Playwright Kelly Younger once wanted to be an archaeologist. These days, he is a busy man of the theater, with credits that include his sibling-conflict drama “This World We Know,” now in a world premiere run at Firehouse Theatre.
The shift in career strategy may seem huge — but Younger says playwriting and archaeology are actually not that far apart. “I don’t think I ever lost my archaeological desire,” he said. “I often think that what I do as a playwright is dig into character and story, attempting to unearth some ancient truth. It’s dirty, meticulous work, but I find what is underneath the surface much more fascinating than what is easily apparent.”
“This World We Know” certainly engages in a kind of excavation — probing beneath the surface of a troubled relationship between a brother and sister at two different points in time. In the Firehouse production, running through March 7, Catherine Bryne and Scott Melton play the older siblings, while Grey Garrett and Charley Raintree play the younger versions.
Despite the comparatively small cast, “This World We Know” teases out a whole family history riddled with secrets and betrayal and hope. It may have been this achievement that made the play the winner of Firehouse’s Festival of New American Plays in 2013. With the current production, directed by Kerrigan Sullivan, “This World We Know” becomes the first play submitted to the festival to receive a full production at the Firehouse. That milestone is particularly significant given that, according to a Firehouse tally, close to 2,500 scripts have crossed the transom since the festival launched in 2002.
Younger, a professor of English at Loyola Marymount University in Los Angeles, said that “This World We Know” draws on a personal story passed along by his father. The fairy tale “The Juniper Tree” supplied further inspiration.
And then there’s the fact that he himself loves complex family dramas. “If I could choose another era to live and write in, you would find me loitering at the stage doors of Eugene O’Neill, Arthur Miller, Lillian Hellman, Thornton Wilder and Tennessee Williams,” he said.
His affinity for theater dates back to his childhood in Los Angeles. When he was 5 or 6, he remembers, his mother bought tickets to a production of “Evita.” Young Kelly’s seat turned out to have an obstructed view — he could only see about half the stage — but the experience still wowed him.
“I just couldn’t get over the fact that these people were on stage, singing and dancing and acting — and living — right in front of me,” he said. “When I looked over at my mom (working two jobs at the time), she was sound asleep. So here I was, this kid, in this vast theater, going through this visceral experience on my own. It was thrilling and terrifying.”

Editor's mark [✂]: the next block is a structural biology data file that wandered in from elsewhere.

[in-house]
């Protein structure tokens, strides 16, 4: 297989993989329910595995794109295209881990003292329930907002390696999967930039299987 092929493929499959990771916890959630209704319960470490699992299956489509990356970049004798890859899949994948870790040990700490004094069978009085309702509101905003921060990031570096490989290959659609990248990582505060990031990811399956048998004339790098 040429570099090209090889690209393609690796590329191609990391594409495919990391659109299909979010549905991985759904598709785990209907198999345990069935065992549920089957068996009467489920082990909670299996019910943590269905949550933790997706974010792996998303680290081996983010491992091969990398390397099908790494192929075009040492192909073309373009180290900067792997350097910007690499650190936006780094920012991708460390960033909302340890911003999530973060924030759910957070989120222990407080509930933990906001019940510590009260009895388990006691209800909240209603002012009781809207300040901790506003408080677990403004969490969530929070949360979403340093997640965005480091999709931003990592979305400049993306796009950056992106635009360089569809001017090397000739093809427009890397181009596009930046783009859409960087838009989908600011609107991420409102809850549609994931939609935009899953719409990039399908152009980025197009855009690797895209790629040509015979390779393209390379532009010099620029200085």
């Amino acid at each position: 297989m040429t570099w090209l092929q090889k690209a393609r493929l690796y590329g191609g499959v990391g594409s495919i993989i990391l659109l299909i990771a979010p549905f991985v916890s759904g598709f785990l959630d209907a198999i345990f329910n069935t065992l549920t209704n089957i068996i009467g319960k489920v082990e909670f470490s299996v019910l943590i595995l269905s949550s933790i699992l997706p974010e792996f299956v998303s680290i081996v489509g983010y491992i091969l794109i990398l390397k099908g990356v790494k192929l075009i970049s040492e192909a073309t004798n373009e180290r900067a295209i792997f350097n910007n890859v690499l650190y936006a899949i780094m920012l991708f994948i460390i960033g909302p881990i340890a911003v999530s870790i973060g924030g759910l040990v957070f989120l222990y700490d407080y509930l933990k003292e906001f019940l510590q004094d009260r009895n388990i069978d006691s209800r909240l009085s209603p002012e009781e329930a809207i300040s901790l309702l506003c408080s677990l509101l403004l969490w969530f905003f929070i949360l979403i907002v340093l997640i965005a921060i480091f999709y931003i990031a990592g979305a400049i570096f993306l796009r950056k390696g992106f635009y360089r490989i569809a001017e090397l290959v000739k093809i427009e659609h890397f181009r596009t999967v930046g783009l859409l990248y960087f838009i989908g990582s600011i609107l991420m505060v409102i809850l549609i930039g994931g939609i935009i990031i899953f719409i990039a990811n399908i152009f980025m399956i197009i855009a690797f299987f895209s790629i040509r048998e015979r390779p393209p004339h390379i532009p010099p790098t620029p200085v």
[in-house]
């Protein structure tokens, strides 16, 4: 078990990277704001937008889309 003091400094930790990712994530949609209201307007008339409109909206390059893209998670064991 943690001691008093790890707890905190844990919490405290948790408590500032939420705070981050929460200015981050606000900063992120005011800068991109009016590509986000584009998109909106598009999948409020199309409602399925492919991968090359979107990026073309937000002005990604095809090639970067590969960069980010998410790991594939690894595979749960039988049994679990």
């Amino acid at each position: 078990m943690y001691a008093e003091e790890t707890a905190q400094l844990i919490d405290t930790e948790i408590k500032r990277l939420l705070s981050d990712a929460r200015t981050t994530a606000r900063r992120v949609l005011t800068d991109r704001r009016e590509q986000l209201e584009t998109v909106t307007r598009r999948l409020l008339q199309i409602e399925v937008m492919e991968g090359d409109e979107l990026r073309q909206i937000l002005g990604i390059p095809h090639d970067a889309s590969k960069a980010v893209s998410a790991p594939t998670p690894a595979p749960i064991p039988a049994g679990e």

Still, when older, he had that dream about archaeology, so he went on to study classics at Loyola University Chicago. Ancient Greek drama particularly appealed to him, and eventually he realized that he was drawn to theater, rather than the unearthing of history. He won a fellowship to study theater in Dublin, where he developed a love of Irish playwrights, such as Sean O’Casey, Samuel Beckett, Brian Friel and Marina Carr.
“Irish playwrights are of a particular breed,” he said. “No one quite manipulates language like they can. So lyrical and violent at the same time. I definitely aspire to those same qualities and feel like my real theatrical training came from those years in Dublin.”
He earned a doctorate in drama studies from University College Dublin. After his Irish sojourn, he returned to Los Angeles, where he lives with his wife, two children and dog named Sean Solo. (“He’s Irish and a Star Wars fan,” Younger said, explaining the canine moniker.)
Meanwhile, Younger continues to put his theatrical training to use. Among other credits, he received a commission from New York’s Irish Repertory Theatre to dramatize Peter Quinn’s historical novel “Banished Children of Eve”; the play debuted at the off-Broadway company in 2010.
A recent success has been “Kalamazoo,” the comedy he wrote with Michelle Kholos Brooks; the play is now running at Pacific Resident Theatre in Venice, Calif., following a reportedly sold-out run at Indiana’s Bloomington Playwrights Project.
As for “This World We Know,” it found a receptive match in director Sullivan, who loves being involved in new plays. A theater professor at John Tyler Community College, Sullivan marvels at the suspense Younger’s drama creates with its flash-back, flash-forward structure. The story “really grabs us from the beginning,” becoming “a mystery you want to solve,” she said. When the whole truth becomes clear, late in the play, “it really is an amazing experience.” (The production is part of the Acts of Faith Festival.)
Younger said “This World We Know” has found the right forum, especially given Richmond’s involvement in America’s costliest historical trauma.
“It’s not lost on me that my play is, in a sense, a civil war between two siblings,” he said. “Or really, that each of my characters is in a civil war with themselves — torn between the past and the present.” The fact that the play is premiering in Richmond, he said, “is fitting.”